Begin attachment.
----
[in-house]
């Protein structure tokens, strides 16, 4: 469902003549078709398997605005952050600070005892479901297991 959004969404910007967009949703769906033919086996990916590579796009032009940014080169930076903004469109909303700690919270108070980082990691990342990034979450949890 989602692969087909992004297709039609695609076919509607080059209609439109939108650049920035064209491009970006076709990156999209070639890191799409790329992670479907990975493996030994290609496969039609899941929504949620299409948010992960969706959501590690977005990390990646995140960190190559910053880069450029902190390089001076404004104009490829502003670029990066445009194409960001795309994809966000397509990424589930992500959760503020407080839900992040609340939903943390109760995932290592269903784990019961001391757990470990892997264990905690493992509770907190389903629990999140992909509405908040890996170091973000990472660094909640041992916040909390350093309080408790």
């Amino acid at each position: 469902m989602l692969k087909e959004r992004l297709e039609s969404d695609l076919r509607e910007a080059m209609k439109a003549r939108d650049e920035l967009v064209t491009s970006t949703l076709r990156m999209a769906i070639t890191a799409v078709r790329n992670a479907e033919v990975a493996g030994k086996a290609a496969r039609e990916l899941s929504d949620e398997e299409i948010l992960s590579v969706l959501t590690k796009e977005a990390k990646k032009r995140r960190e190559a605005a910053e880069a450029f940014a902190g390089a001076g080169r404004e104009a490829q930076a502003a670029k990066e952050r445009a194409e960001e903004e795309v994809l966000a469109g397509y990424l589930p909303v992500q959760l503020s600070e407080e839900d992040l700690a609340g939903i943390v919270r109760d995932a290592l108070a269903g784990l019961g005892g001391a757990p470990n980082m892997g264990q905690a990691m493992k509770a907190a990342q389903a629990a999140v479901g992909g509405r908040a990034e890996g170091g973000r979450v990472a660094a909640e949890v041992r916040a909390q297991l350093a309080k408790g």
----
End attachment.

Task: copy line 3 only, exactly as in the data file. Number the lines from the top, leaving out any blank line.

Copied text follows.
């Amino acid at each position: 469902m989602l692969k087909e959004r992004l297709e039609s969404d695609l076919r509607e910007a080059m209609k439109a003549r939108d650049e920035l967009v064209t491009s970006t949703l076709r990156m999209a769906i070639t890191a799409v078709r790329n992670a479907e033919v990975a493996g030994k086996a290609a496969r039609e990916l899941s929504d949620e398997e299409i948010l992960s590579v969706l959501t590690k796009e977005a990390k990646k032009r995140r960190e190559a605005a910053e880069a450029f940014a902190g390089a001076g080169r404004e104009a490829q930076a502003a670029k990066e952050r445009a194409e960001e903004e795309v994809l966000a469109g397509y990424l589930p909303v992500q959760l503020s600070e407080e839900d992040l700690a609340g939903i943390v919270r109760d995932a290592l108070a269903g784990l019961g005892g001391a757990p470990n980082m892997g264990q905690a990691m493992k509770a907190a990342q389903a629990a999140v479901g992909g509405r908040a990034e890996g170091g973000r979450v990472a660094a909640e949890v041992r916040a909390q297991l350093a309080k408790g």